Is 'Idol' Going Indie?
Is 'Idol' Going Indie?
Abbey Simmons
Abbey Simmons
Contributing Writer, BuddyTV
American Idol and indie music hardly go hand-in-hand.  In fact, before season 9, I might have said that the two were mortal enemies.  Or, at the very least, polar opposites. American Idol existed to create larger than life pop-stars overnight, who would appeal to the largest common denominator, sell out arenas and sing industry penned number one tunes.

Independent music sought to counter the so-called Idol effect, where success was measured in the number of nights and years you spent touring, signing to a small record label and hoping Pitchfork wouldn't eviscerate you (You think Simon Cowell is harsh?), all with the big goal of being able to quit your day job pulling coffee to make music full-time.  Even the most successful independent artists in the world, the Sufjan Stevens' and Grizzly Bear's, could never dream of having an audience half as large as the average number of people who tune in to Idol every week. 

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Before season 9, Idol and Indie musicians were like oil and water - they were just never going to mix. But clearly something changed. This season American Idol seems to have embraced Indie artists in a big way. You need only look and listen to the Top 24 to realize this, especially the ladies, where the likes of Lilly Scott, Crystal Bowersox and Siobhan Magnus have replaced the traditional Tatiana DelToro's and Lil Rounds'. Maybe it was the precipitous decline of the major labels, record sales and Top 40 radio. Maybe it was the continued rise of once independent bands like Death Cab for Cutie, the taste-maker status of blogs like Stereogum and Gorilla vs. Bear, or maybe Simon Cowell fell in love with some indie ingenue like Regina Spektor. Whatever the case may be, I for one am grateful.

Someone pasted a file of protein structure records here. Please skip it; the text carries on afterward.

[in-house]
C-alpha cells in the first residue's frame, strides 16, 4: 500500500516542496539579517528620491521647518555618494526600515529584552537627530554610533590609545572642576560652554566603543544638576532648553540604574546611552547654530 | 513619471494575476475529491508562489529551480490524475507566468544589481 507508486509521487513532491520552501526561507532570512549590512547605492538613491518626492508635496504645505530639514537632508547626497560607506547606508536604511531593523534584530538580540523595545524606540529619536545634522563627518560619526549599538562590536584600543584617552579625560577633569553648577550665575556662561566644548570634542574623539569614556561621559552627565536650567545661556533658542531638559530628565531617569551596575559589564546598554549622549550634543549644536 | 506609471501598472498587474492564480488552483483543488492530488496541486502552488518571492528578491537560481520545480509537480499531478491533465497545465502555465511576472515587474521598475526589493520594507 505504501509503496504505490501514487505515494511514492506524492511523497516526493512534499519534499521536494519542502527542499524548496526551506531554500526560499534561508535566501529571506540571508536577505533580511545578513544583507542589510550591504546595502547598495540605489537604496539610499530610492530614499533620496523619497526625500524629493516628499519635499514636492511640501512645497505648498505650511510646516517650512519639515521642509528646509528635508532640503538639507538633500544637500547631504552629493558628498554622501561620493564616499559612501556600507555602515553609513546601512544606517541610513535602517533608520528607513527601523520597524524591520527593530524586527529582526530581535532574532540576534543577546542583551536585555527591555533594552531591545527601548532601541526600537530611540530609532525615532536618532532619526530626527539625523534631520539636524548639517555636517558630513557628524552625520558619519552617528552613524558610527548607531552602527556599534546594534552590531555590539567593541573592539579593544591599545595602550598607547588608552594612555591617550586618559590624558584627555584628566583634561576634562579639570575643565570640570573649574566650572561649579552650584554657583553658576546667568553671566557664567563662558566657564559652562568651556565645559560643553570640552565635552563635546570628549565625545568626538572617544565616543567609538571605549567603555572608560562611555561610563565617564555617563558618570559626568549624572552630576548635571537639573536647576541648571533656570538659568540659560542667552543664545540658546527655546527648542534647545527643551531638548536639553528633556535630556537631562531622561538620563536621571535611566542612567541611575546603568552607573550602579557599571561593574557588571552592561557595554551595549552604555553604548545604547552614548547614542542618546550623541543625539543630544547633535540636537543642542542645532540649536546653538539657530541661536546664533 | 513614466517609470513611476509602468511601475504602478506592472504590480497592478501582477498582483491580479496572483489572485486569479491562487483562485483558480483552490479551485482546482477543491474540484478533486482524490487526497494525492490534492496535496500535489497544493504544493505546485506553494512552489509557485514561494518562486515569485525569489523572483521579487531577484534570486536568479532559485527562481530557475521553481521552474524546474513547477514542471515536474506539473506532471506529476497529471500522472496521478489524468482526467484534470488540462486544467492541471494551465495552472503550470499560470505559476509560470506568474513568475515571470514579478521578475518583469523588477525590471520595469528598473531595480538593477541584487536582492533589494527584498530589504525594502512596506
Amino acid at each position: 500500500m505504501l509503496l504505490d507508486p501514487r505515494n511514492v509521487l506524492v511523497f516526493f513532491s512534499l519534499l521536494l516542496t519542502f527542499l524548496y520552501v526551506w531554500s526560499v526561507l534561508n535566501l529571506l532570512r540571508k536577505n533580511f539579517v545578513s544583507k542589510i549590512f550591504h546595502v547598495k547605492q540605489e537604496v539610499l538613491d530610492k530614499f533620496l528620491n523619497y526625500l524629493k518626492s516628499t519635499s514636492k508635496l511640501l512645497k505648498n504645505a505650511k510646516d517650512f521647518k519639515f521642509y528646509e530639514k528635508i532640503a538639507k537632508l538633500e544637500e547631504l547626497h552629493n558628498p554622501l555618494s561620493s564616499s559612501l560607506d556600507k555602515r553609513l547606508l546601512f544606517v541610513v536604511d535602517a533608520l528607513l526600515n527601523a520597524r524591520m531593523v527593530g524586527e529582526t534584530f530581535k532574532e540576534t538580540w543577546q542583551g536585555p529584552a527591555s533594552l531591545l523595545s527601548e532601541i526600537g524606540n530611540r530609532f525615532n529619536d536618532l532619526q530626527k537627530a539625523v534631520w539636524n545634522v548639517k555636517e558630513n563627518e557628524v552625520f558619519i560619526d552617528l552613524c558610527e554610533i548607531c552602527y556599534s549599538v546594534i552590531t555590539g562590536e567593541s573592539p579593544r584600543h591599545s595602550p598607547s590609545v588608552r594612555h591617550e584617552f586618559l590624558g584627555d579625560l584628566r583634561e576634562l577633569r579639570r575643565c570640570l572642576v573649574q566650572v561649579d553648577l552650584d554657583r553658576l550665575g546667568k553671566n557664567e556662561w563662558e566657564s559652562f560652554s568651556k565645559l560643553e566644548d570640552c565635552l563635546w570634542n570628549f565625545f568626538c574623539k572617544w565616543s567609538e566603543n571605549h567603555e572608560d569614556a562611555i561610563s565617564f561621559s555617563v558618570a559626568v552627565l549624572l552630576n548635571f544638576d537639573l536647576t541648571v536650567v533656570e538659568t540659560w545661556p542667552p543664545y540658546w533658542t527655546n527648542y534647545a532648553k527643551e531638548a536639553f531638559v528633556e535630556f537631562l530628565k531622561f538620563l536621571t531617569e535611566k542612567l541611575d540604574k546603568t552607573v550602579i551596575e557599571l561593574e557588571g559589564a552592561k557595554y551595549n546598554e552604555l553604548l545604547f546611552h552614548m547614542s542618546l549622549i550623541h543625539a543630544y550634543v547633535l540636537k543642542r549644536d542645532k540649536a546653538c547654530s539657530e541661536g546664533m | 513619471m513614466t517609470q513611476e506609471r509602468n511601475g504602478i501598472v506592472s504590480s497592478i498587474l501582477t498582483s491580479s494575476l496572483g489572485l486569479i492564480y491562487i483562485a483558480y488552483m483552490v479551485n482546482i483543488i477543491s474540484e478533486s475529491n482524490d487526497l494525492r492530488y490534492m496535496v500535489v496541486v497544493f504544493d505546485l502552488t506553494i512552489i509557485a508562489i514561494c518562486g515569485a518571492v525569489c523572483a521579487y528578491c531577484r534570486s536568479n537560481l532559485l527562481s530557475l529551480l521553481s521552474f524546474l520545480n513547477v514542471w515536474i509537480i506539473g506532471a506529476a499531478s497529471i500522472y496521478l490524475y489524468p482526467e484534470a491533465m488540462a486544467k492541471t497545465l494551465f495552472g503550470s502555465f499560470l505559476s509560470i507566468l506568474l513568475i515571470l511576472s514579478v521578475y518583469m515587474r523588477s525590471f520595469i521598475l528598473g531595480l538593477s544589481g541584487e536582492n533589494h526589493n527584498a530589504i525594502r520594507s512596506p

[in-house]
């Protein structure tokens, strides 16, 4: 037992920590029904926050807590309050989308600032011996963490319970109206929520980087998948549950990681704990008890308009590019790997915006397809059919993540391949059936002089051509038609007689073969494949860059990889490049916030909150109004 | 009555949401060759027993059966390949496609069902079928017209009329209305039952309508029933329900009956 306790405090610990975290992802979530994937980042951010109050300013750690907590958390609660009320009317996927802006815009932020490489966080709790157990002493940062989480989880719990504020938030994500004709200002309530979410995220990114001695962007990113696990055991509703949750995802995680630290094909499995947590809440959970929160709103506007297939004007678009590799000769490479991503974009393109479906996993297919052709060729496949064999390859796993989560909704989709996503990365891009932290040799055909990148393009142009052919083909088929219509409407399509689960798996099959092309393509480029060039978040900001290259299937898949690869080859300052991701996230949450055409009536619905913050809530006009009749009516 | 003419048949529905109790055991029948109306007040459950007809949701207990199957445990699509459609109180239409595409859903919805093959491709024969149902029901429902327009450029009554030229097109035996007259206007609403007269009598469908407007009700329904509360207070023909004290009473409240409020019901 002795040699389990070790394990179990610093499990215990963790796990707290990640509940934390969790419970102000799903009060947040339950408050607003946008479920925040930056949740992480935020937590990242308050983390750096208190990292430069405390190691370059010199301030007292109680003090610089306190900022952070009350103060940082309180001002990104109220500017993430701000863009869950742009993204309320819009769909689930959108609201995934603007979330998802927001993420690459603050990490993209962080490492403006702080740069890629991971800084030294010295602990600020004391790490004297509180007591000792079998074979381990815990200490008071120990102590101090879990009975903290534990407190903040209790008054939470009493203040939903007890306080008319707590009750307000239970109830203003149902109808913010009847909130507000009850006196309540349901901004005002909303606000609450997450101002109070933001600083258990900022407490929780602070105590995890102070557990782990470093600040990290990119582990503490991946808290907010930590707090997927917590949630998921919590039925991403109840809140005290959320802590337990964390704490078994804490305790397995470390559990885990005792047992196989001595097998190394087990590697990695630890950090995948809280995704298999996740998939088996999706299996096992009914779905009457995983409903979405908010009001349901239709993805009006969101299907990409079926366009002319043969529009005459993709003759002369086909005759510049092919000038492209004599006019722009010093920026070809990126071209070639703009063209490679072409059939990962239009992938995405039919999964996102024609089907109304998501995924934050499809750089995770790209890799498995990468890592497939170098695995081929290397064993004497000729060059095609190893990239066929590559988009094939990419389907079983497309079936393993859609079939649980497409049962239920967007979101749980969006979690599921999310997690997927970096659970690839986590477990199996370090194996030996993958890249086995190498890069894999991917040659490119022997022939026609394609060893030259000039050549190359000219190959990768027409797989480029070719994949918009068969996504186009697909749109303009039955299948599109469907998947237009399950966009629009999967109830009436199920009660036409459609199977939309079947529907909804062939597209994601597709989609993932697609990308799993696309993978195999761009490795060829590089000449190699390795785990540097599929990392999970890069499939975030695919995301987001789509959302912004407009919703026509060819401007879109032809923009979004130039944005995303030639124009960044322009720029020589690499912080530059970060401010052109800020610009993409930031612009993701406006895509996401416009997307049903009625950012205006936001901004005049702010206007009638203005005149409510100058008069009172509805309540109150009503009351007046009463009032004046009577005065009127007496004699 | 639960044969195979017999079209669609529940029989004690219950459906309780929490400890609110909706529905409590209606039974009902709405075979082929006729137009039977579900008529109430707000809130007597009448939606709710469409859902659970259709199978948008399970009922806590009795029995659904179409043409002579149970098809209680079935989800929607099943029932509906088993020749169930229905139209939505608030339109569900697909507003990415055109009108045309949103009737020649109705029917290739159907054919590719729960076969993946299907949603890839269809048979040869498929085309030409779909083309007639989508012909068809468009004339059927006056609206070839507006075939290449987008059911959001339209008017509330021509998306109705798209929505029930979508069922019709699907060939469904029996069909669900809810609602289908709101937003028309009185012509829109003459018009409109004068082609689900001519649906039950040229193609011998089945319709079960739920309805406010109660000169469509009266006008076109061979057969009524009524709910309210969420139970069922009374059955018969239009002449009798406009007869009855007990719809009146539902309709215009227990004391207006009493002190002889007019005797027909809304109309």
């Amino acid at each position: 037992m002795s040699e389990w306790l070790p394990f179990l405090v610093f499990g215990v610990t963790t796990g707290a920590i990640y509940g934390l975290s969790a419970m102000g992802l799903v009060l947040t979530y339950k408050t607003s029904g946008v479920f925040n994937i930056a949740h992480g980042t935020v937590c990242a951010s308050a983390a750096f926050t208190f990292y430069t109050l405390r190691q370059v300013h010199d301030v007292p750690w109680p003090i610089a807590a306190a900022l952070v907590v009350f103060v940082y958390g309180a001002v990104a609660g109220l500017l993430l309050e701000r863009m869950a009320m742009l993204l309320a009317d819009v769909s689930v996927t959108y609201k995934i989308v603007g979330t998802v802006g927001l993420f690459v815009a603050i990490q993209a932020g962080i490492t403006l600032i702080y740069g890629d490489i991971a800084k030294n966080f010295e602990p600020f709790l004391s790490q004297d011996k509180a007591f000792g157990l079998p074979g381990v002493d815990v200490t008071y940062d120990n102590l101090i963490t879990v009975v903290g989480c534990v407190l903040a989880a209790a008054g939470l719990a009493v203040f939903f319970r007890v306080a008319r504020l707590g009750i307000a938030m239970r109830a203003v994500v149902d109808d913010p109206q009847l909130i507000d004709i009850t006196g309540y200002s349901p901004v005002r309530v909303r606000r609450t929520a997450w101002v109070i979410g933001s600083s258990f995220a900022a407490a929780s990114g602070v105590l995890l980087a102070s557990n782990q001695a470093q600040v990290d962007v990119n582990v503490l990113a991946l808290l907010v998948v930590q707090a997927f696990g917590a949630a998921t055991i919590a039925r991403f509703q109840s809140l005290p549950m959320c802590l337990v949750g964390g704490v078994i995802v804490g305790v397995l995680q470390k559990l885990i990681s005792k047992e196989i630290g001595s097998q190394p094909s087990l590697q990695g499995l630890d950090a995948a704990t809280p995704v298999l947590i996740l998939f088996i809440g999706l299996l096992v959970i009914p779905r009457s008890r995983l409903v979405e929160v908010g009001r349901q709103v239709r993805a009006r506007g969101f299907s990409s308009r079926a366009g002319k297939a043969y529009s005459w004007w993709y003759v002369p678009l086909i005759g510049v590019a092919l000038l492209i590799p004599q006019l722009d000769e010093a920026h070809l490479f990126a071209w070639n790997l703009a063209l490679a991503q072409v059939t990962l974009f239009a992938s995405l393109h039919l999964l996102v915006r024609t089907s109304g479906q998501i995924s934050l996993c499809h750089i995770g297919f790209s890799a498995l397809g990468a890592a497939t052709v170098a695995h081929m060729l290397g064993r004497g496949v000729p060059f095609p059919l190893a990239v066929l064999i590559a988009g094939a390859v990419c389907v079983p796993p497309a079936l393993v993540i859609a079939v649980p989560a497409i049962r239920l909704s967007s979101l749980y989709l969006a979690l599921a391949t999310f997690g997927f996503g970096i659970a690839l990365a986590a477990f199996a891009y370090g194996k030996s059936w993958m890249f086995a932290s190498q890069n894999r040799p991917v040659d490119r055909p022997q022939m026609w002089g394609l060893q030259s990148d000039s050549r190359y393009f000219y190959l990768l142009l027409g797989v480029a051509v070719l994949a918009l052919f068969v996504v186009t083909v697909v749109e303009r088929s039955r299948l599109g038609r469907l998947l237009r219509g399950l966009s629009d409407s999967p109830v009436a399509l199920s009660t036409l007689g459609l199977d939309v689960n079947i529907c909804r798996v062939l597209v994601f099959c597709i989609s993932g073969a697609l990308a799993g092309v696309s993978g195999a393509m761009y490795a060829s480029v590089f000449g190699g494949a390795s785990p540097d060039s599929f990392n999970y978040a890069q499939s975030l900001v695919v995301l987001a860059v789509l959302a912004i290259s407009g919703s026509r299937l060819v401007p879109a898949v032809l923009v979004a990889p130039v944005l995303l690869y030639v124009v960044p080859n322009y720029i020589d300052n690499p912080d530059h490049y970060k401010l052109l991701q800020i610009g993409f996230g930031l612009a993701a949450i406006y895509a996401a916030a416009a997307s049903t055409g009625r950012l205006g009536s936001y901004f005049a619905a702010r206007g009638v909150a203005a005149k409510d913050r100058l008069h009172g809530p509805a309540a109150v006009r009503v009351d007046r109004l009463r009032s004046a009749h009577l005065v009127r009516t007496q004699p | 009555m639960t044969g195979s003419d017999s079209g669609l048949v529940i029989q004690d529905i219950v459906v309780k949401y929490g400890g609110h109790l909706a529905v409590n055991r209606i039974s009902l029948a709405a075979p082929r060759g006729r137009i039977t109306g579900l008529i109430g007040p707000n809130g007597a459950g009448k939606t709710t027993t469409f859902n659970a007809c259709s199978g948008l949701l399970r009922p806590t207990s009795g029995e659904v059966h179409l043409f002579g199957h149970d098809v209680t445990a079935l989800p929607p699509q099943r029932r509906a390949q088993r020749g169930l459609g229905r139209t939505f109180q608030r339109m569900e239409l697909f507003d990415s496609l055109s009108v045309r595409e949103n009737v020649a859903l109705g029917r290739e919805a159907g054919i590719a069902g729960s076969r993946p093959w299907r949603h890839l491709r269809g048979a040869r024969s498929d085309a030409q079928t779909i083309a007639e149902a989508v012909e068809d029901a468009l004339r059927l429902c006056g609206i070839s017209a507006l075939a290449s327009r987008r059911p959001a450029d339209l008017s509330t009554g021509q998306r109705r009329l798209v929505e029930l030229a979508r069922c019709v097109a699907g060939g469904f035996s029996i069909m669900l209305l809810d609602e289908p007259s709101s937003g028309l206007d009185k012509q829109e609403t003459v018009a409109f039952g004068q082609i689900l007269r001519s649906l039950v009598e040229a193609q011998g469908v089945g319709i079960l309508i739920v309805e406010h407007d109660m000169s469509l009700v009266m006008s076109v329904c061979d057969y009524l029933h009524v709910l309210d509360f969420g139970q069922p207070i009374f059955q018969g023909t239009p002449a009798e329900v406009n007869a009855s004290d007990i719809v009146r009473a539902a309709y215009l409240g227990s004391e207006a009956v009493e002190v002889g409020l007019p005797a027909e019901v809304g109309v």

And it's not just the Idol ladies who've gone Indie, on the boys' side of things, you have Alex Lambert, who in spite of the bang mullet, auditioned with a ukulele in a way that might make Dent May (and his magnificent ukulele) proud. And I'm not the only person who's taken notice of and loved this new Idol goes indie trend. During the Top 24 performance show the highest praise that Randy Jackson doled out all night went to Lilly Scott, "I love that you're a real Indie artist, which I don't think we've ever had." And it's true, Lilly looks and sounds much more like someone who would front a blog buzz band than compete on American Idol, but as she sang this week, "a change is gonna come."
 
Of course, Randy and my excitement over some indie contestants making the Top 24 wouldn't matter if America wasn't voting for them, but you are. And you're not just voting for one of them, you're voting for all of them. In the first two weeks of the competition contestants who fit the traditional Idol mold - the balladeering divas (Ashley Rodriguez and Michelle Delamor), the teen country cutie (Haeley Vaughn) and the gorgeous semi-generic girl (Janell Wheeler) -- were all voted off while contestants like Lilly Scott, Siobhan Magnus, and Crystal Bowersox, who would've previous never even made the Idol stage, were declared not only safe, but front-runners.

So maybe it's not just Idol's year to bring Indie into the fold, maybe it's the year that Idol brings them to the front of the stage. Maybe, just maybe, this is the year indie conquers mainstream manufactured pop with the unlikeliest of help: American Idol. Idol and Indie - you gotta admit, it has a nice ring to it.

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